What do you think of when you hear the word “activity”? Do you get excited about material lists and a neat set of instructions or do you cringe at the idea of a child who may not want to participate in something you spent precious time to prepare?

Activities can be wonderful experiences for both parent and child, but in order to make the activity worthwhile and peaceful, it is important to remember that activities don’t have to be complicated. In fact, the best activities often start out very simply. They then allow for enormous, natural learning to occur along the way. The best part is that you really don’t need to spend hours preparing and gathering materials to have a successful activity with your child.

Here are a few ideas to get you started:

  • For a very young child, a basket of wooden blocks is incredibly valuable. These treasured toys are visually stimulating and make wonderful noises throughout the building process. They also make for the perfect introduction to foundations, balancing, symmetry, and patterns. For an older child, the same basket of wooden blocks can create hours of learning when paired with a bottle of shaving cream or a little bit of dish soap. For a more permanent change to the wooden blocks, consider adding Velcro and watching how the designs become more abstract (this could become a great introduction or addition to a lesson on cubism).
  • If you’re looking for something gentler, consider cutting up sponges and allowing your child to build with them. Give tasks such as: build a tower that is one foot tall, build a castle that is six inches wide. You could even add a bucket of water and compare dry sponges with wet sponges. For an older child, include a scale and allow them to explore the way weight changes when different amounts of water are added to the sponges.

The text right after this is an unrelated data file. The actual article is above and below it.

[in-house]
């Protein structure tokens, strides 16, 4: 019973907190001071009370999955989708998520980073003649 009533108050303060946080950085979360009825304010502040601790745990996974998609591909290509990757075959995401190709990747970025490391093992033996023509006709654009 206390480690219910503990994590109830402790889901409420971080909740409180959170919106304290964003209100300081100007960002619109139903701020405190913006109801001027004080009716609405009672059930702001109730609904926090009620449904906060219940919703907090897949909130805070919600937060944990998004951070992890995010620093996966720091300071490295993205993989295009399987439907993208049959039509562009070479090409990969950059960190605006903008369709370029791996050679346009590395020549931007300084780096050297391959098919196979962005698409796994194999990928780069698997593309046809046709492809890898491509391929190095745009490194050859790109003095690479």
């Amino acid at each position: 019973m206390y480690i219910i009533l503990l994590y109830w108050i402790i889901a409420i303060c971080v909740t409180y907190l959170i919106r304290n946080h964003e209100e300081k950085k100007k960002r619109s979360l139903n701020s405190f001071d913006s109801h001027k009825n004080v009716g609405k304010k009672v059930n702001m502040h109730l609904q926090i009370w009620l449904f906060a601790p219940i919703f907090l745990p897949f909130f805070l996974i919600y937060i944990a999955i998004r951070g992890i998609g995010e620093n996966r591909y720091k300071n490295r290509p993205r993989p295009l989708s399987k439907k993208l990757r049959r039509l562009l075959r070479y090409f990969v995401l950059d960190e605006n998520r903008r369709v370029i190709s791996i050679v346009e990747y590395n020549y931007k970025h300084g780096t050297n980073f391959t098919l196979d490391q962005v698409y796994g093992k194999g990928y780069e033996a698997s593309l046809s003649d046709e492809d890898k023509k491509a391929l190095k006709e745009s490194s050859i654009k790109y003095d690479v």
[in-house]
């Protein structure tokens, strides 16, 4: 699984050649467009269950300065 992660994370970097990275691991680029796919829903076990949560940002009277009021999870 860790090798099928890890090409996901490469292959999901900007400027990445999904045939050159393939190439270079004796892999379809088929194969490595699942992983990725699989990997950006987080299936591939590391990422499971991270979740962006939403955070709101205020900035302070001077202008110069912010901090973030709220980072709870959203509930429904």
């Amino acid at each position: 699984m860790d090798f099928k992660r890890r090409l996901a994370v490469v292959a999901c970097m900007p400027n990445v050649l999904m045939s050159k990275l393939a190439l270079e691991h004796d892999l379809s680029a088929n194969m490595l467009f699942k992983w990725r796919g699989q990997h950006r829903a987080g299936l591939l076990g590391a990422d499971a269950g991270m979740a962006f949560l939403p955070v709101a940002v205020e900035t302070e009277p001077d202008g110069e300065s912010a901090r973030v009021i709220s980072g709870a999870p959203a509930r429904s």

• Cardboard can also be a wonderful, easy way to allow your child to explore. Cut the cardboard into various sizes of rectangles and squares and then cut short slits around the edges, so the cardboard will fit together (an older child could do this part on their own.) Print out photos of famous landmarks such as the Eiffel Tower and the Sydney Opera House and task your child with creating the same shape. For more advanced activity, pair the photos with books about the landmarks and the countries in which they reside. Encourage your child to find the country on a map and talk about the culture and how you could get there to visit. Talk about other things you could do while you’re there. Create a tentative itinerary and talk about the cost of traveling. This is one activity that truly spans all subjects!
  • Send your child on a mission to collect sticks and then have them form various letters or words or images (according to their age and ability) using the sticks. These could turn into beautiful art pieces for your home, or gifts for friends, if glued on top of stained wood or painted canvas.

As you journey toward doing more activities with your child, be sure to keep in mind your purpose. Before you do any activity, ask yourself why you’re doing it. Are you just trying to occupy your child so you can read your email in peace, or does the activity have a greater meaning to your child’s education? If it’s simply busy work, then it has no place in a Montessori home, and your child will likely pick up on the fact that it’s not important. On the other hand, there are many independent activities that still have value, such as the ones we have listed above. Since independent learning is vital to a Montessori education, make sure the activities are stimulating, challenging, and yet doable for your child. Take a step back, but remain close and available so that you can answer questions or adjust the activity if necessary. Watch the way your child carries out the activities. Surely, you will be amazed at the things they can learn along the way.

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